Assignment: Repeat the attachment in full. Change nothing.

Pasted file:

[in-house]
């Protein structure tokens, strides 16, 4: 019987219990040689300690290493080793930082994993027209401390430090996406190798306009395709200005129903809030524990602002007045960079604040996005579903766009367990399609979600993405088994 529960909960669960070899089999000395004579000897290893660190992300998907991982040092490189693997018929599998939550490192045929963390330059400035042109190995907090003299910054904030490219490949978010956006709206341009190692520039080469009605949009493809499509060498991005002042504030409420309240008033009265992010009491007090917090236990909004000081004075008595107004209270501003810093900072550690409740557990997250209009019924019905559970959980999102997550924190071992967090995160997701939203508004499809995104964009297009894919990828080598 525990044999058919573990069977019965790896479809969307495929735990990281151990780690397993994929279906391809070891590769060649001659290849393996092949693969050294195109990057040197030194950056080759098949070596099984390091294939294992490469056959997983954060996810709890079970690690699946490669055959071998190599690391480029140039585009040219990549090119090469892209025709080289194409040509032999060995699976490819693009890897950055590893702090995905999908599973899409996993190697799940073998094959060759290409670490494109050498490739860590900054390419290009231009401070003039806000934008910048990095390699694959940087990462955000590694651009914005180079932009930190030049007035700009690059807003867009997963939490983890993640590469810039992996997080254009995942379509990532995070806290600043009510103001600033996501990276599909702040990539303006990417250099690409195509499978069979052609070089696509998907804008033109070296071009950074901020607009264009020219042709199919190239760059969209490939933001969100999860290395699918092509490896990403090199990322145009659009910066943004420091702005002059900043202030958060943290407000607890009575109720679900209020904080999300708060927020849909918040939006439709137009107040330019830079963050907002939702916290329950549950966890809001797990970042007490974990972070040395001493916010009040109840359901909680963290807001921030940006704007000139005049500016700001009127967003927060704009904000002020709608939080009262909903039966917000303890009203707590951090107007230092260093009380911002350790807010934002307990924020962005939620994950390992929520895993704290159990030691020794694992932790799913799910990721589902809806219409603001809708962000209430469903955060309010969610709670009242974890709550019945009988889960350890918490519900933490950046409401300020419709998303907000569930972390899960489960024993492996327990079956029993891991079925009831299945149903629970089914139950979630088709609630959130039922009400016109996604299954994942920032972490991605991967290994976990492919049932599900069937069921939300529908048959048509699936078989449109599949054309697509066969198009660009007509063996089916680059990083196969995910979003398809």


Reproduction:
[in-house]
């Protein structure tokens, strides 16, 4: 019987219990040689300690290493080793930082994993027209401390430090996406190798306009395709200005129903809030524990602002007045960079604040996005579903766009367990399609979600993405088994 529960909960669960070899089999000395004579000897290893660190992300998907991982040092490189693997018929599998939550490192045929963390330059400035042109190995907090003299910054904030490219490949978010956006709206341009190692520039080469009605949009493809499509060498991005002042504030409420309240008033009265992010009491007090917090236990909004000081004075008595107004209270501003810093900072550690409740557990997250209009019924019905559970959980999102997550924190071992967090995160997701939203508004499809995104964009297009894919990828080598 525990044999058919573990069977019965790896479809969307495929735990990281151990780690397993994929279906391809070891590769060649001659290849393996092949693969050294195109990057040197030194950056080759098949070596099984390091294939294992490469056959997983954060996810709890079970690690699946490669055959071998190599690391480029140039585009040219990549090119090469892209025709080289194409040509032999060995699976490819693009890897950055590893702090995905999908599973899409996993190697799940073998094959060759290409670490494109050498490739860590900054390419290009231009401070003039806000934008910048990095390699694959940087990462955000590694651009914005180079932009930190030049007035700009690059807003867009997963939490983890993640590469810039992996997080254009995942379509990532995070806290600043009510103001600033996501990276599909702040990539303006990417250099690409195509499978069979052609070089696509998907804008033109070296071009950074901020607009264009020219042709199919190239760059969209490939933001969100999860290395699918092509490896990403090199990322145009659009910066943004420091702005002059900043202030958060943290407000607890009575109720679900209020904080999300708060927020849909918040939006439709137009107040330019830079963050907002939702916290329950549950966890809001797990970042007490974990972070040395001493916010009040109840359901909680963290807001921030940006704007000139005049500016700001009127967003927060704009904000002020709608939080009262909903039966917000303890009203707590951090107007230092260093009380911002350790807010934002307990924020962005939620994950390992929520895993704290159990030691020794694992932790799913799910990721589902809806219409603001809708962000209430469903955060309010969610709670009242974890709550019945009988889960350890918490519900933490950046409401300020419709998303907000569930972390899960489960024993492996327990079956029993891991079925009831299945149903629970089914139950979630088709609630959130039922009400016109996604299954994942920032972490991605991967290994976990492919049932599900069937069921939300529908048959048509699936078989449109599949054309697509066969198009660009007509063996089916680059990083196969995910979003398809």